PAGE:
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Cotton Price Spikes on Trader Supply Skittishness

Supply concerns sparked by recent low cotton prices caused a price spike Monday as the July delivery futures contract rose to 75.09 cents/lb. The price is a three-week high for cotton, which has been falling steadily since late April.

Traders are weighing multiple factors, including the impact of falling prices on farmers planting decisions. Traders are concerned that cotton costs will prompt farmers to plant less cotton, potentially causing a supply shortfall in the coming contract. Prices have fallen below their 10-year average of 69.04 cents/lb. The production price of cotton is considered to be around 75 cents/lb.

According to a bulletin from the International Cotton Advisory Committee, cotton production is expected to fall by 7% due to price drops. Despite this, stocks are expected to rise from 9.3 million bales during the 2011 price increase to approximately 14.5 million bales during the 2012/13 growing season. This is due to an anticipated 8% decline in global trade volumes on strengthening of the US dollar, European uncertainty, and China slowing.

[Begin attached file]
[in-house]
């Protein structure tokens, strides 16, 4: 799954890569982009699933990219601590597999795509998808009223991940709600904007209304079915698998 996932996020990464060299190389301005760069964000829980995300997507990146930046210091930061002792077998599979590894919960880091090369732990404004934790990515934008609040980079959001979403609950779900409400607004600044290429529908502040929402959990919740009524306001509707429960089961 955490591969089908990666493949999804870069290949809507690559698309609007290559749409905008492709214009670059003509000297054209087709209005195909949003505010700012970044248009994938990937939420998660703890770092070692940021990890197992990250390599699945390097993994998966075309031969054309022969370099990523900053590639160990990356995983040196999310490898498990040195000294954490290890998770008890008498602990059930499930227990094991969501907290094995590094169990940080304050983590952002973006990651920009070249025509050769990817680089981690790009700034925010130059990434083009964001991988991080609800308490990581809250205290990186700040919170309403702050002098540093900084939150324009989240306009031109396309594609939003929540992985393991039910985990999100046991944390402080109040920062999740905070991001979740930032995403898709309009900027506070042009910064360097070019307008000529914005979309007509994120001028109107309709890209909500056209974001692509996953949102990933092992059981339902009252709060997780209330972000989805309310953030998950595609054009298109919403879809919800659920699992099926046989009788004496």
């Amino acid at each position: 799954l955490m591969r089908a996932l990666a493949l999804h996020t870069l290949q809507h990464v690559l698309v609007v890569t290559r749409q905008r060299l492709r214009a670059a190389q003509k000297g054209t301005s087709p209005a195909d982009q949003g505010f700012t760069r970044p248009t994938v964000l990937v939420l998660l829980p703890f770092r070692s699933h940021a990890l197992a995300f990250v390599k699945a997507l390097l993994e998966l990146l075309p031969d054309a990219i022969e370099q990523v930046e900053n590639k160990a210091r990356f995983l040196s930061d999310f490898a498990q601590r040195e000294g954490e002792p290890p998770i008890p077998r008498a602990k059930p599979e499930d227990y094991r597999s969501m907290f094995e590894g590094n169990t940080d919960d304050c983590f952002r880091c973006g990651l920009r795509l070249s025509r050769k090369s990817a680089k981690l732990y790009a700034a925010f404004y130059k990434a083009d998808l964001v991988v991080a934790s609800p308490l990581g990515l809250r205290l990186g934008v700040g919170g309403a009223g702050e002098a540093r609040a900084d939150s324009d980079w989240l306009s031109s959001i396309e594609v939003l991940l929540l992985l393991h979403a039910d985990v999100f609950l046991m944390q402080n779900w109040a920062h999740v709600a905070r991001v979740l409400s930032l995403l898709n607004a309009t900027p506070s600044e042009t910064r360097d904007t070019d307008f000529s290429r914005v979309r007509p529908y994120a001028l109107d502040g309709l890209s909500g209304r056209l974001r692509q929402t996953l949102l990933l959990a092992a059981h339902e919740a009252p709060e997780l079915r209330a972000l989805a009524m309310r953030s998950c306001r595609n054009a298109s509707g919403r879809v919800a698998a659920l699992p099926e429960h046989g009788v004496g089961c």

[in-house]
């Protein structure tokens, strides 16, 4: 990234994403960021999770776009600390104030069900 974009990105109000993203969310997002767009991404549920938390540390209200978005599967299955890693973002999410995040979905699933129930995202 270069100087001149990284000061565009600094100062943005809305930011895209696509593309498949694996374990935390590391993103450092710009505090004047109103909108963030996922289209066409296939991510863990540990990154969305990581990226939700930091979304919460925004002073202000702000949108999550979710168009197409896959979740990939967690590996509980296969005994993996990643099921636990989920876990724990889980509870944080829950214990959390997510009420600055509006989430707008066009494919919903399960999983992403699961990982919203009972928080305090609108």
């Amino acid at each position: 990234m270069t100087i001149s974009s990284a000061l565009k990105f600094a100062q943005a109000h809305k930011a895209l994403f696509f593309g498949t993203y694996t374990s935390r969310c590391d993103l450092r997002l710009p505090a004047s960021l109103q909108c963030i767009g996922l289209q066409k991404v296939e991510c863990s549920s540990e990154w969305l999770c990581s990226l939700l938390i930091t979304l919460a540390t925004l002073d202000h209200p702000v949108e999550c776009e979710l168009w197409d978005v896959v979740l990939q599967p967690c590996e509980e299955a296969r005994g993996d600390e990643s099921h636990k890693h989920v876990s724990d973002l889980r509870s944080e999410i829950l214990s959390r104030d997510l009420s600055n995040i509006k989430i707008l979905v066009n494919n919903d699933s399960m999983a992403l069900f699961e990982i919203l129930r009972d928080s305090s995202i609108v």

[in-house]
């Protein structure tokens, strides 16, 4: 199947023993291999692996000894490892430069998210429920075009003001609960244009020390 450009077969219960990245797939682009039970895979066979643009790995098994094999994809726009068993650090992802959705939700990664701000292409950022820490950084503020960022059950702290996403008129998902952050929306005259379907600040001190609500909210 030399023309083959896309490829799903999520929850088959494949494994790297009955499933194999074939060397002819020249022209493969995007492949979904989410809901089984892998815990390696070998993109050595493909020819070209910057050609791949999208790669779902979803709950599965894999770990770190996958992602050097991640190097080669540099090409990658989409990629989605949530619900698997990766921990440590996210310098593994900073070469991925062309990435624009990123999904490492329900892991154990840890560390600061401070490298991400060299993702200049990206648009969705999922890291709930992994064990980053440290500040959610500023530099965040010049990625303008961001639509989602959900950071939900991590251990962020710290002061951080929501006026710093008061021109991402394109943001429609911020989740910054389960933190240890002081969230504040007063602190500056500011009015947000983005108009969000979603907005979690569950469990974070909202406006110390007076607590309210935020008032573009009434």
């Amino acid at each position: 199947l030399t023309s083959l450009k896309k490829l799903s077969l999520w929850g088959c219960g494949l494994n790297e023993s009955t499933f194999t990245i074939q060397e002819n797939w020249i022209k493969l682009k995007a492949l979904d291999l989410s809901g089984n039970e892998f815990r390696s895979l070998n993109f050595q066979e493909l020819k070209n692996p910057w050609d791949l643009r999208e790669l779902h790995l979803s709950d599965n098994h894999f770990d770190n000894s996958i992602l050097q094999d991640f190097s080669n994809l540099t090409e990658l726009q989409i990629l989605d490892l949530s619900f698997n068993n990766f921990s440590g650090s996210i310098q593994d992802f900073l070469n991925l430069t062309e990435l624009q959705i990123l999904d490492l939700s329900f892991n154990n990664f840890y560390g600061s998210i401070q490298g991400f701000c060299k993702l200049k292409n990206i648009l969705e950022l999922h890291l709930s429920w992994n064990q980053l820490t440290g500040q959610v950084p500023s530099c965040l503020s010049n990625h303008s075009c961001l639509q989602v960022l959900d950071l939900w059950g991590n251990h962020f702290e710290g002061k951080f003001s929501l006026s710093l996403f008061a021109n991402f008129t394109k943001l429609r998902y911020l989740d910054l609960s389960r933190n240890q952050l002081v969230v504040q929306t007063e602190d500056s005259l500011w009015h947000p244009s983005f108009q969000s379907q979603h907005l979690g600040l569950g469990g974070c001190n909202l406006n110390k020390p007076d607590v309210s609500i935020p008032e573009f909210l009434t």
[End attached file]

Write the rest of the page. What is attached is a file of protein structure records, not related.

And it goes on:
Production declines in unsubsidized markets are a logical response to price drops, but many major cotton markets subsidize production or provide floor prices. India, China, and the United States are all major producers who subsidize cotton prices. Some farmers will choose to reject subsidies, instead switching to similarly subsidized corn or soy, but recent bumper crops in Texas will likely encourage other farmers to stay the course.

The drop in prices does introduce instability into the relationship between mills and ginners and cotton producers. Many ginners and mills are requesting arbitration to renegotiate contracts signed up to a year ago. This has pushed some mills to purchase cotton on contracts as two months, which contributes to price volatility by encouraging contract cancellation and speculation.

Jordan Lea, an international cotton seller at Eastern Trading Co, was quoted by Nasdaq as saying, “There is definitely a concern” that the contract cancellation epidemic will re-emerge. “Whenever you have a huge drop in the market, you’re going to have these problems.”